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I think your response raises an issue of perspective. Are we focusing on fingerprint technology from a user's point of view - or are we considering its implications over many years?

This reminds me of certain U.S. Supreme Court decisions. As someone who's interested in constitutional law, I often find myself defending things that seem trivial and nitpicky. Why does it matter if the police enter one drug dealer's home without a proper warrant? Who cares if we restrict someone's speech, considering that the person was, say, a racist whose ideas were ignorant and offensive?

Of course, the content in this analogy is very different. I'm not comparing fingerprint scanners to crimes. But the logic is very similar: when judging law and technology, respectively, it's important to consider how seemingly small decisions serve as a precedents for bigger trends.

If fingerprint scanners become a common replacement for passwords, and the author's argument is correct, the scanners may dramatically change our security and expectations of privacy.

Consider the thorny issues of courts forcing people to turn over passwords to decrypt phones to implicate themselves. Typically, it's a constitution tarpit as you should not be forced to implicate yourself.

However, your fingerprint is a username in that case because it is all over the place. The police already have it. Don't be fooled, there are certainly kits being sold to law enforcement to dupe TouchID. You're data is less protected from those that you'd probably prefer not have easy access to it now.

This is a disadvantage only when you are on trial. That's a pretty extreme contingency, and I think most people who aren't internet privacy advocates wouldn't be particularly worried about their phones, of all things, after they've been arrested and indicted.

Outside the HN bubble, this is an acceptable tradeoff. People who are concerned can continue to use passwords.

Outside technological bubbles, people don't understand the implications of technology in regards to security and privacy. You're speaking about "tradeoffs" however people don't understand the tradeoff and will think fingerprinting is secure, because look, Apple is doing it.

Therefore it is up to us to make the right choices. That we aren't doing it, choosing instead to defend flawed technological improvements and the companies doing it, is very regrettable.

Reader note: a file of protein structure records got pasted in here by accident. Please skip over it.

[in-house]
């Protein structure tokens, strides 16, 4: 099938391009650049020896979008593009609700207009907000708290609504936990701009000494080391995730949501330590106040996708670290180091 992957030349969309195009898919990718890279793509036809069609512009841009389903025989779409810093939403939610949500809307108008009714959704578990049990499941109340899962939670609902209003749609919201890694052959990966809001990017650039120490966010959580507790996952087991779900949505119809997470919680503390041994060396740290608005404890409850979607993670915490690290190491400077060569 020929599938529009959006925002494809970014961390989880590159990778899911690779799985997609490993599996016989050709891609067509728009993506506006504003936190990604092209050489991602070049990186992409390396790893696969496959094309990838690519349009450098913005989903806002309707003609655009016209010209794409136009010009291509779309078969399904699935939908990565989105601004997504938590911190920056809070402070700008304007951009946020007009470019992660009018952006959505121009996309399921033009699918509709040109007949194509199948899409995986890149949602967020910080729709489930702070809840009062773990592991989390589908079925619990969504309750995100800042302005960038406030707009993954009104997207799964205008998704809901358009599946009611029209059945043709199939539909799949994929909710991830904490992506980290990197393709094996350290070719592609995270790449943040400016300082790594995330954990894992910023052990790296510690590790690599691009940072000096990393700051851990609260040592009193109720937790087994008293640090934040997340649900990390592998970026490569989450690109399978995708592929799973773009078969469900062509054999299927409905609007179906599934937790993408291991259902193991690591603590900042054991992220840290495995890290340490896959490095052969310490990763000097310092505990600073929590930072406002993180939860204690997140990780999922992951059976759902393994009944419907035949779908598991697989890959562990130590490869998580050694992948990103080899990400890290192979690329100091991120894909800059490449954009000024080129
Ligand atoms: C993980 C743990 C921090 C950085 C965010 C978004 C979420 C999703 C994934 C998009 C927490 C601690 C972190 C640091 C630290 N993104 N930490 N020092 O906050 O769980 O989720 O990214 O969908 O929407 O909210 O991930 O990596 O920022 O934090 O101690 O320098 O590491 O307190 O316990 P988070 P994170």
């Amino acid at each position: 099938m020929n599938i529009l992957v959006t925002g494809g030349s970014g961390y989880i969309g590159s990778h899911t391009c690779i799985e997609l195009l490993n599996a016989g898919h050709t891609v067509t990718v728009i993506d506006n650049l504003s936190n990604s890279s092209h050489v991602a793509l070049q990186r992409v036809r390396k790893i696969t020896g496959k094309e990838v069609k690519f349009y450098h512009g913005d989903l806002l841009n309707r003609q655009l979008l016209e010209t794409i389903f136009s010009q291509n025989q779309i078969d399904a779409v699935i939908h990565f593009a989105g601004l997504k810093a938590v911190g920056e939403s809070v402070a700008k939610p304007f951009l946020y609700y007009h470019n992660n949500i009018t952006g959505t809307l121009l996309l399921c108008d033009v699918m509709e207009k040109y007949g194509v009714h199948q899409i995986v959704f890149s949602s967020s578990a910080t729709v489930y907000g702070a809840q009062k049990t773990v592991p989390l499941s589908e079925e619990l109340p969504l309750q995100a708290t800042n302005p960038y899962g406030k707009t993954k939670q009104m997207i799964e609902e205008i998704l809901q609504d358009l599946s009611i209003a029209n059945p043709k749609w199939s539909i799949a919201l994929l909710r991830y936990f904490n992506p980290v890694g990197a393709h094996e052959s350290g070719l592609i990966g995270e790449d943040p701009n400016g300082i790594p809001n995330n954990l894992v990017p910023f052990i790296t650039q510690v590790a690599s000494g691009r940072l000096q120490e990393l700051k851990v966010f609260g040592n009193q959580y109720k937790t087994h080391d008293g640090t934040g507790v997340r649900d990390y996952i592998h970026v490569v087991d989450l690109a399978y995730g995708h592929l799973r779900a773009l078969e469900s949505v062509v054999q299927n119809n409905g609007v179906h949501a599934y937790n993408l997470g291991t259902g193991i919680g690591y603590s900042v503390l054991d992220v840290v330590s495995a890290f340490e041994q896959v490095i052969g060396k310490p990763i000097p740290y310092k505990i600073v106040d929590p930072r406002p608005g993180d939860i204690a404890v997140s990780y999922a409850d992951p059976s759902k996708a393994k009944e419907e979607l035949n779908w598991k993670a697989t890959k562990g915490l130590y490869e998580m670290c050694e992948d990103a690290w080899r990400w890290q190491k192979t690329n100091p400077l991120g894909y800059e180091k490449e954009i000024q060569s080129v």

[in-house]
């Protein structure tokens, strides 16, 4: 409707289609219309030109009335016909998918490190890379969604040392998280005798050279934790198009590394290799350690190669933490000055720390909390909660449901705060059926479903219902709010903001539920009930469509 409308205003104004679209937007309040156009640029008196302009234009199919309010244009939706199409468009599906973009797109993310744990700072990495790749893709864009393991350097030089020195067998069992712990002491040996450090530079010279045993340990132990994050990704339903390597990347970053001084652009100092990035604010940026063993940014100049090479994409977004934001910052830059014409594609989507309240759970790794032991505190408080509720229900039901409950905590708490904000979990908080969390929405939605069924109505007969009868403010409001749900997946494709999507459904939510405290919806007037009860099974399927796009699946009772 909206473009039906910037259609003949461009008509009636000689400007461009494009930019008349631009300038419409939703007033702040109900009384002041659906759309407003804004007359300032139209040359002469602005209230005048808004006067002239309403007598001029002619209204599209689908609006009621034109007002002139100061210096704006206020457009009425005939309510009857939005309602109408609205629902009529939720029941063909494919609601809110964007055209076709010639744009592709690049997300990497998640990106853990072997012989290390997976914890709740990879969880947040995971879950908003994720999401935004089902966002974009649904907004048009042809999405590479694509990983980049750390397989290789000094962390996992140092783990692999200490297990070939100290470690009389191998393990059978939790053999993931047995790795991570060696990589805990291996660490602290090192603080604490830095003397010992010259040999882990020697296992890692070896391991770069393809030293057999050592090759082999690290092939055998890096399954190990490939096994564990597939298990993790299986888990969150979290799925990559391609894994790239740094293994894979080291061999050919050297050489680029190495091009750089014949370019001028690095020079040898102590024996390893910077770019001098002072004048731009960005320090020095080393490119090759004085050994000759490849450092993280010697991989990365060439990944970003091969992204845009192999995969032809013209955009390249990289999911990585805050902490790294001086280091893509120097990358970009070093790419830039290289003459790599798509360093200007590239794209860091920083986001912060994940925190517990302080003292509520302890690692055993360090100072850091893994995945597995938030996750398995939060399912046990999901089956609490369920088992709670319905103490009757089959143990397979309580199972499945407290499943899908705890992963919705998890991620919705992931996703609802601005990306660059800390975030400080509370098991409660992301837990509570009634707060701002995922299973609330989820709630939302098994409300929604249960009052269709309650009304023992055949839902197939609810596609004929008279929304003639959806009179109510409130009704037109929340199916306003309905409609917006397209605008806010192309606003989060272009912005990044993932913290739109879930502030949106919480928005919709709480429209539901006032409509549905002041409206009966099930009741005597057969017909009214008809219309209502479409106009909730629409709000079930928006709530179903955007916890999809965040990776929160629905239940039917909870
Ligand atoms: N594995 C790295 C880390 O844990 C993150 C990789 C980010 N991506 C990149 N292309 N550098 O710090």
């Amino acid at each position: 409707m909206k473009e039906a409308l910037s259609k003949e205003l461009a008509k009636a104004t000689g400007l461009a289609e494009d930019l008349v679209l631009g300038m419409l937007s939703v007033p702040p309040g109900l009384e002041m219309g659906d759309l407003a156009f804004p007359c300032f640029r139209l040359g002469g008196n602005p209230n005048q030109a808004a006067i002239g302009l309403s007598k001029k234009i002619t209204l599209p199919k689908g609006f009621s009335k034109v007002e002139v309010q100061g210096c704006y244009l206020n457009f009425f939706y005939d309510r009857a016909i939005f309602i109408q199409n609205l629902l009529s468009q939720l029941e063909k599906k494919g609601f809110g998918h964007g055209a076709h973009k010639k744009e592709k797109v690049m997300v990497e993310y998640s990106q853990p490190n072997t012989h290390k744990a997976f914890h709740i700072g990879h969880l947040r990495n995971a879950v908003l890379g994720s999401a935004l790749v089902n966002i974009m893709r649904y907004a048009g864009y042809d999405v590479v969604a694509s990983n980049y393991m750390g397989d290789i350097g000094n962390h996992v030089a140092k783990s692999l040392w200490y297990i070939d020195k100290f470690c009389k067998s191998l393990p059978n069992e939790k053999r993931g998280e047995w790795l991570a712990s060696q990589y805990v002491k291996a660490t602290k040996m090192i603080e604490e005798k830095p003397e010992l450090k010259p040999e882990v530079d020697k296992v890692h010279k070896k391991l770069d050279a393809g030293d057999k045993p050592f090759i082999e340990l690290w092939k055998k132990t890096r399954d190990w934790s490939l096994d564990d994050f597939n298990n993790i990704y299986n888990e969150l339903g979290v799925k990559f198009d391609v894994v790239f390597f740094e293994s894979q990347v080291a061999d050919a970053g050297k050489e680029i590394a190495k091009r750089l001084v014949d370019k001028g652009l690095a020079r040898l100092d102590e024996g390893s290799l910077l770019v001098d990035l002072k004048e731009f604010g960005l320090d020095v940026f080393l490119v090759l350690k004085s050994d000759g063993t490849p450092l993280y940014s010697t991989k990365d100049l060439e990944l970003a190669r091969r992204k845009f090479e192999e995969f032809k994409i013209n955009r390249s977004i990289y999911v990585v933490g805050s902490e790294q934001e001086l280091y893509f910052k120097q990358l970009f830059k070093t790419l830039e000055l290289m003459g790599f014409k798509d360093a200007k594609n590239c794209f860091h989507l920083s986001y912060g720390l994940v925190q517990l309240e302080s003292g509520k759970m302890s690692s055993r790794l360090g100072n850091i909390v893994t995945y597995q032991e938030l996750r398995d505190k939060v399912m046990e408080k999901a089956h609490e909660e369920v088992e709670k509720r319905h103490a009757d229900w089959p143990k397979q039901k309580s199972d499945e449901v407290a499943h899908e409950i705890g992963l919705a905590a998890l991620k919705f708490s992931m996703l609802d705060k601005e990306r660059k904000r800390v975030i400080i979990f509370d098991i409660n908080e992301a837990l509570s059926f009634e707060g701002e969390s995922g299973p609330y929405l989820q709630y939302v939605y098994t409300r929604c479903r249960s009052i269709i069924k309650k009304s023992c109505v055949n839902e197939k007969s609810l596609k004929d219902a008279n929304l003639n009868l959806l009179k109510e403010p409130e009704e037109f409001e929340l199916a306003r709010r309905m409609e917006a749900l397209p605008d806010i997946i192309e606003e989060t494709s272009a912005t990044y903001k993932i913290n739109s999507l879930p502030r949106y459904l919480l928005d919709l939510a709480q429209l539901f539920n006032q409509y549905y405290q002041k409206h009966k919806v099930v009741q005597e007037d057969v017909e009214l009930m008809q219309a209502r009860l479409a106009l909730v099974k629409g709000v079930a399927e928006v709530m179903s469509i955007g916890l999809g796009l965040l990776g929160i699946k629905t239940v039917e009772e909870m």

> This is a disadvantage only when you are on trial. That's a pretty extreme contingency

No dude, that's not the only thing that can happen and it's in no way extreme. Many people do go on trial for trivial things (because shit, in the US at least, suing people is a way of life) and your laptop or phone contains your most secret conversations and desires, being the ultimate incrimination tool, a digital fingerprint of your own mind.

And you don't have to be on any trial. You don't even have to be a suspect in an investigation. It can happen and has happened for laptops or phones to be seized for inspection during routine filters, like by the airport security.

Also, in the US you may live under the rule of the law. What about countries where oligarchies rule, countries where corruption is the norm? What about countries like Rusia, China, India or Brazil?

Just today I read about a story about this traffic cop from my own country that had the bad inspiration of doing his job by fining his own boss for ignoring a red light and exceeding the speed limits. He was later accused of all sort of bullshit and had to fight it in a court of law for 2 years before he was exonerated.

And technology evolves and our devices are gradually becoming our stored memory. What do you think these corrupt officials or organized crime syndicates could do with your own mind, 10 years from now? A lot dude ;-)

It's easy to say that now while you're not on trial. What happens if the day comes where you are on trial, for something you may or may not be guilty of and what you have on your phone could potentially incriminate you, corroborating false accusations? We see it all the time, information is translated out of context and used in ways it was never supposed to be interpreted. It happens all over the media, it happens in smear campaigns in politics, it happens any time someone wants to get ahead of you on the promotional ladder. It's too late to come back after the fact and say "Well shit, I guess I should have considered the implications of that technology being used against me when I considered it just as a convenience." Sure, it's convenient. I get that, we all do. But if you don't consider the price of that convenience up front, you can't come back and complain that it was used against you afterwards.

Also, configurable after a few hours it can ask the password anyway. A trial and being compelled to place your finger on the phone goes way beyond that. Or if they're going to beat you over the head with a metal pile regardless to unlock then the difference between a passcode or your fingerprint becomes meaningless.

That's too black and white. Is there nothing that you would give your life for? There is nothing worth dying for? Maybe you should think less of convienience and more about living a life worth living.

Not just on trial; on trial with incriminating information that's exclusively available on your iPhone and stored unencrypted without any additional passcode or password protection.

>Outside the HN bubble, this is an acceptable tradeoff.

I'm glad you have been deemed worthy enough to make that decision for the rest of the population that doesn't understand the implications of what they are getting into.

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